Wolfowitz’s success in blinding even serious and experienced reporters provides an example of the lifelong distrust my old friend the late I.F. Stone expressed for “access journalism” — the top Washington journalistic goal of gaining sympathetic access to one’s highest-level sources that so often results in unwittingly becoming their amplifiers or puppets.

Wolfowitz’s friend and benefactor, national security advisor Rice, has been another beneficiary of this familiar relationship. Like Wolfowitz, her academic track record in books and serious research is actually negligible. Like Wolfowitz, she is rather an experienced courtier skilled in the ways of deference and flattery to those in power and who share similar moralistic and simplistic views of the world. Like him, she knows how to work the media and appear dignified and “thoughtful” in public — as long as she is not pressed with hostile questioning too hard. And, as Mann documents very clearly, she like he was shaped by late Cold War certainties, and brought those views unmodified by experience or changing circumstance to a completely different era that both could speak glibly about but that neither began to understand. 9/11, as Mann vividly shows, came as a bolt from the blue to both of them and their friends.

Mann, therefore, for all his solid and very valuable reporting, has written an incomplete book — and the problem is not what he put in but what he left out. Ahmed Chalabi, the corrupt Iraqi National Congress leader who led the Vulcan hawks by the nose and is now their chosen candidate to run Iraq with an iron hand, bamboozled them with one wildly inaccurate and irresponsible claim about Iraq after another, yet he rates only a single mention in the index; and Clarke, as noted above, none at all.

Mann also sincerely but incorrectly greatly underestimates the vast influence Richard Perle has wielded in the policymaking circles of the Bush administration. But Perle is only described as a former official and one of the outside-the-government leaders in the argument to prosecute the war in Iraq. There is no sense reading Mann of the hothouse environment of the neoconservative movement, or the disciplined and extraordinarily coordinated way in which they place their Op-Ed pieces, give the appropriate leaks and quotes to compliant and eager journalists who would swallow them whole, mutually boost the myths of each other’s brilliance, and disparage their political and intellectual opponents with a sustained level of invective unseen in American public discourse since the worst of the Joe McCarthy red-baiting years. Yet anyone who has opened a newspaper or read a neoconservative magazine at least once since 9/11 knows this to be a truism.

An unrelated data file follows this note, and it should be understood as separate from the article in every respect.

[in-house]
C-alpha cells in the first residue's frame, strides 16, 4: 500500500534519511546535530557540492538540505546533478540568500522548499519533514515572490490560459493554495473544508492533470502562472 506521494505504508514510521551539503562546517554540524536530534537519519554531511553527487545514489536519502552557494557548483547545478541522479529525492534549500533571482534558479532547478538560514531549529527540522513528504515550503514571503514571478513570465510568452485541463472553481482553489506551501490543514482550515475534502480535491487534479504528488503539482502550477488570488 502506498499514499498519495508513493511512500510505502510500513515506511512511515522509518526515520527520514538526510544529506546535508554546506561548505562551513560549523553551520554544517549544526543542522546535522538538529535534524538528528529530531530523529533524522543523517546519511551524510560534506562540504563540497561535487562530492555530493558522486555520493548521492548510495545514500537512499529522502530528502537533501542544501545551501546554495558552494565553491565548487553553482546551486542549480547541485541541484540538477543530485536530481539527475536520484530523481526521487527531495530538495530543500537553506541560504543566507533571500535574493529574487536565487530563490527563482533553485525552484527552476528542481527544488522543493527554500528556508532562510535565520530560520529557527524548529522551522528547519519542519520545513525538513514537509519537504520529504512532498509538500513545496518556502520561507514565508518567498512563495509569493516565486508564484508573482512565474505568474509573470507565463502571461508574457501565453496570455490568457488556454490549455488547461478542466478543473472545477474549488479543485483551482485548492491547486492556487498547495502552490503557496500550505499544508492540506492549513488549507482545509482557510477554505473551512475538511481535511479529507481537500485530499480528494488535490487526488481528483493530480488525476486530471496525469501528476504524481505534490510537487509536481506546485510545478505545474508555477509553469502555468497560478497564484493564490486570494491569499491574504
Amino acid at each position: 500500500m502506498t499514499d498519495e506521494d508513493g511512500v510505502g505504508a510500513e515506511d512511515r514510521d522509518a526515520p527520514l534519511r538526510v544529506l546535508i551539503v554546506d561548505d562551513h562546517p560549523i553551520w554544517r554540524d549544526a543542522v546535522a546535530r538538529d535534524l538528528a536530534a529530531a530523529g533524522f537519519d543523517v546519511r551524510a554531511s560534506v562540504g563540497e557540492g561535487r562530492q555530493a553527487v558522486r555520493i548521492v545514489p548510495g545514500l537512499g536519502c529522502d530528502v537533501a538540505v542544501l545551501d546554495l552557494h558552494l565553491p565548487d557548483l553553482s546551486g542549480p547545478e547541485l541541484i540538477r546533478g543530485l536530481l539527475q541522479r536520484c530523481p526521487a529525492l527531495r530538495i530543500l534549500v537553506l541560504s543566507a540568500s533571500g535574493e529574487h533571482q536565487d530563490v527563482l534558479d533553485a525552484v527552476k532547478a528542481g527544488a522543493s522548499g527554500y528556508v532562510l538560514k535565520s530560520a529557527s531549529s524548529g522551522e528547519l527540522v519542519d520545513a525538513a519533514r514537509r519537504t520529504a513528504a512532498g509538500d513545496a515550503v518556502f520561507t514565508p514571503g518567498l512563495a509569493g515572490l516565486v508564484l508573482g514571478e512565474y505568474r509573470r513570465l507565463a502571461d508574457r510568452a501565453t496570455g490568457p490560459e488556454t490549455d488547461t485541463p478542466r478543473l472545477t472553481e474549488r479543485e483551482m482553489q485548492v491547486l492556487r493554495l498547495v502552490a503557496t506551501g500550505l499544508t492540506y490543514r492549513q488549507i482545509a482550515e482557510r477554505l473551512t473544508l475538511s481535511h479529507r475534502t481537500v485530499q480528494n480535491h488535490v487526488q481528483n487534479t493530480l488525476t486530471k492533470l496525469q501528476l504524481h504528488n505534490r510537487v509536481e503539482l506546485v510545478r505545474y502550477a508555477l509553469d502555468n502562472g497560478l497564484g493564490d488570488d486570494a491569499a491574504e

Mann spoke to his subjects too much. He took them too much at their own estimation. Discussing those responsible for the great security failure of 9/11, he displays no anger and apportions no blame. Faced with the reality of an unnecessary war in Iraq entered into on the grounds of intelligence that was distorted, hyped and false — and known to be so at the time, as far more solid, cautious and sober assessments that were widely available at the time warned — Mann is quiet.

Whatever caveats one may have with some of Mann’s interpretations, of the abundant and valuable material he has assembled, his final conclusion appears irrefutable. “There was no question,” he writes, “that the Vulcans’ venture into Iraq grew out of their previous thirty five years of thinking about America’s role in the world … It was the story of the pursuit of unrivaled American power.”

But there is a bit more to it than that. Under a weak, insecure and inexperienced president, Bush’s hawks finally got the chance to put their sweeping and simplistic theories into practice. They were taken totally by surprise by 9/11 and then used it as the pretext to implement their long cherished enterprise of conquering Iraq. Beyond that, they had thought through and anticipated nothing. And what are the results? Just click on the evening news tonight to see the scenes in Iraq right now. The consequences of these Vulcans’ certainties are coming home in body bags from halfway round the world, day by day. And they will continue to do so.

Martin Sieff is chief news analyst for United Press International in Washington.